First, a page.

A teenager wearing a size 23 shoe struggles to find shoes that fit him
When Jorrel Bolden was born, his feet were so large that his mother couldn’t find baby shoes to fit him.
He only wore socks on his feet for the first few months of his life, his mother, Tameka Neal, said.
Now 16, he wears a size 23 wide-leg shoe and has one pair his family found on eBay. The shoes are so tight now, making it difficult for him to go out and have fun.
Finding shoes that fit the 6-foot-5, 380-pound teen is a big task, his mother told USA TODAY Thursday night. His family was lucky to find the pair he has now.
“We do 22 parties but they are small,” said Neal, who lives in Independence, Missouri, about 10 miles east of Kansas City. “(The shoe) is tight on his feet so we need a larger size.”
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His mother said the teen would like to be able to wear Jordan shoes, Air Force shoes and other types of Nike shoes, but that is not possible because of his size.
The teenager said his struggle to find the shoes was “torture”.
He said he recently wanted to watch a movie with his cousin and couldn’t because his shoes would hurt his feet too much.
“I have to wear shoes that hurt my feet,” he told USA TODAY Thursday evening. “Every time I go out for a walk and do things my feet hurt.”
Teenagers’ struggle to find shoes starts from their birth
Bolden was born weighing 7 pounds, 14 ounces and 21 inches long, his mother recalled. His mother said he was born with very large feet anyway.
“We couldn’t find a pair of shoes that fit him because his little foot was too fat,” his mother said.
As he got older, it became a little easier to find shoes for him because his cousin wore the same size, his mother said.
“He would hand him his shoes and they would be in good condition,” she said, adding that her nephew also worked at a shoe store and would buy him shoes as well.
“I probably didn’t have to worry about that for the first six years of his life, because my niece and nephew took care of that,” Neil said.
Finding shoes didn’t become a problem again until her son was about 11 years old. When he was a teenager, he wore a size 10 or 11 in men’s clothing.
What’s next for Gurel?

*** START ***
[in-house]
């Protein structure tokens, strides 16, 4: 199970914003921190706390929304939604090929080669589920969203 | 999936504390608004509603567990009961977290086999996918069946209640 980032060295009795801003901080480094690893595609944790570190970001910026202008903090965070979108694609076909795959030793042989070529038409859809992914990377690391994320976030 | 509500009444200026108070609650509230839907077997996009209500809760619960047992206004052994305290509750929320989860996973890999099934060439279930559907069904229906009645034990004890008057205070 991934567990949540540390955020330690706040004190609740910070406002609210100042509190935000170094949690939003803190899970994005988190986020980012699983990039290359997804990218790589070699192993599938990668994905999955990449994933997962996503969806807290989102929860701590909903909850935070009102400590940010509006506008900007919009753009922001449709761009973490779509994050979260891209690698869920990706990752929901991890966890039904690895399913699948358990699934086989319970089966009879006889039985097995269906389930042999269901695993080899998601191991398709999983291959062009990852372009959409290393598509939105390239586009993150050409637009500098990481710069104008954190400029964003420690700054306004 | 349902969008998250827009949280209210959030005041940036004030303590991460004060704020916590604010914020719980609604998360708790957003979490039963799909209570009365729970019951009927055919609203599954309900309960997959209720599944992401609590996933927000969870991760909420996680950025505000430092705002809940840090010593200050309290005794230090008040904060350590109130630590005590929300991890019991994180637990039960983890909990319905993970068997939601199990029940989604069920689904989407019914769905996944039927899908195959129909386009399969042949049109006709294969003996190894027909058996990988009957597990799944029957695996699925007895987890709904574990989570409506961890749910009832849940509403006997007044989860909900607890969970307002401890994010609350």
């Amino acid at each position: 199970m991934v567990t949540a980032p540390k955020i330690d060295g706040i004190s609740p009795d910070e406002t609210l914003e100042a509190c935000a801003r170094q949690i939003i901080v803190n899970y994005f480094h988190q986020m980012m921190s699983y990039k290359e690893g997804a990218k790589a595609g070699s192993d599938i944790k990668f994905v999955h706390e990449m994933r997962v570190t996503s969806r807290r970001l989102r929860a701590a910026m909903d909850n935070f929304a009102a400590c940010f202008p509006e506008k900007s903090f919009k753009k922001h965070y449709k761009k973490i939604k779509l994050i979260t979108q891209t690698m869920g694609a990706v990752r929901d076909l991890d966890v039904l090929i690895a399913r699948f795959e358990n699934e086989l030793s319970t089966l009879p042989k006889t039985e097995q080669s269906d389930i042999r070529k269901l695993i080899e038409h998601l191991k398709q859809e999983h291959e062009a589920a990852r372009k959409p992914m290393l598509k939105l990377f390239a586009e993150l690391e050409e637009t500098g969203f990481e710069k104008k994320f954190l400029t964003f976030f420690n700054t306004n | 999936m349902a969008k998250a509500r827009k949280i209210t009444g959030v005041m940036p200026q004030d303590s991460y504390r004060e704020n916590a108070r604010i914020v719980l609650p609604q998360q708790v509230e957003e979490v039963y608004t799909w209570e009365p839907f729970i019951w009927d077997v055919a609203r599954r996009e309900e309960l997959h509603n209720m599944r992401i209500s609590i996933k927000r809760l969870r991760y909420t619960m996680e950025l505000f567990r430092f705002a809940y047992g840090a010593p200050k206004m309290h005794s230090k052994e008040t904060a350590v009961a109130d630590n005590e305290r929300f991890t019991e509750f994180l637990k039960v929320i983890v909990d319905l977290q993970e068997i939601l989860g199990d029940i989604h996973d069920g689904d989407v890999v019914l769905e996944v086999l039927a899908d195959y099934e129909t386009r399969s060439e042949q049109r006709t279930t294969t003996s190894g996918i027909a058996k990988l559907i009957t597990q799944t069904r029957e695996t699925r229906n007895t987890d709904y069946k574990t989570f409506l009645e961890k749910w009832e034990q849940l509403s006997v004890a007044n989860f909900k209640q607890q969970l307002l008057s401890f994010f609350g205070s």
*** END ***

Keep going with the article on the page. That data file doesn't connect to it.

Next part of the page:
Nell said she is a single mother and is doing her best to provide for her children. She is upset by her inability to meet her son’s basic needs and find shoes.
She said she set up a GoFundMe to raise money to buy him more shoes. As of Friday morning, the family had raised nearly $10,000.
“I’m really grateful and thankful for those who showed up for us and really showed it,” she said. “It’s definitely been a blessing during this time to see people come together and really show up for us.”
Her son loves drawing video games and cartoon characters, he told USA TODAY. After speaking with a local business owner named Titus Oziel Golden, he may turn to wrestling, boxing, and more.
Golden is also based in Missouri and operates the Ozell brand, which makes shoes and cleats. Golden has reached out to the family and plans to make shoes for the teen.
“I just have to measure his feet,” the teen’s mother said.
From there, they’ll get their teen into the right shoes and hopefully have more freedom.
Not the first size 23 teen struggling to find shoes
Bolden’s quest for comfortable shoes goes back to a Michigan teen who had a similar struggle, and eventually got help from Shaquille O’Neal to find shoes that fit.
Eric Kilburn Jr., who was 14 years old and 23 feet tall, saw his football season ruined by a sprained ankle. His mother, Rebecca Kilburn, would start looking for comfortable shoes.
The family’s research has caught the attention of a million readers, such as the 7-foot-1-inch O’Neal and shoe companies like Under Armor and Puma.
1 Million Readers, Two Shoemakers, Shaq:How a teenager finally got a size 23 shoe
Finally, after a rather lengthy process, Under Armor donated four pairs of custom-made cleats and two pairs of SlipSpeed training shoes to Goodrich High School, which in turn gave them to Eric. (The donation followed government sporting guidelines and ensured he could maintain his status as an amateur athlete.)
“I got the cleats on before conditioning practice and there was an immediate difference,” Eric told Hometown Life, part of the USA TODAY Network at the time.
“It’s crazy how much traction I’ve gotten. It’s mind-boggling.
Contributing: Susan Bromley, Hometownlife.com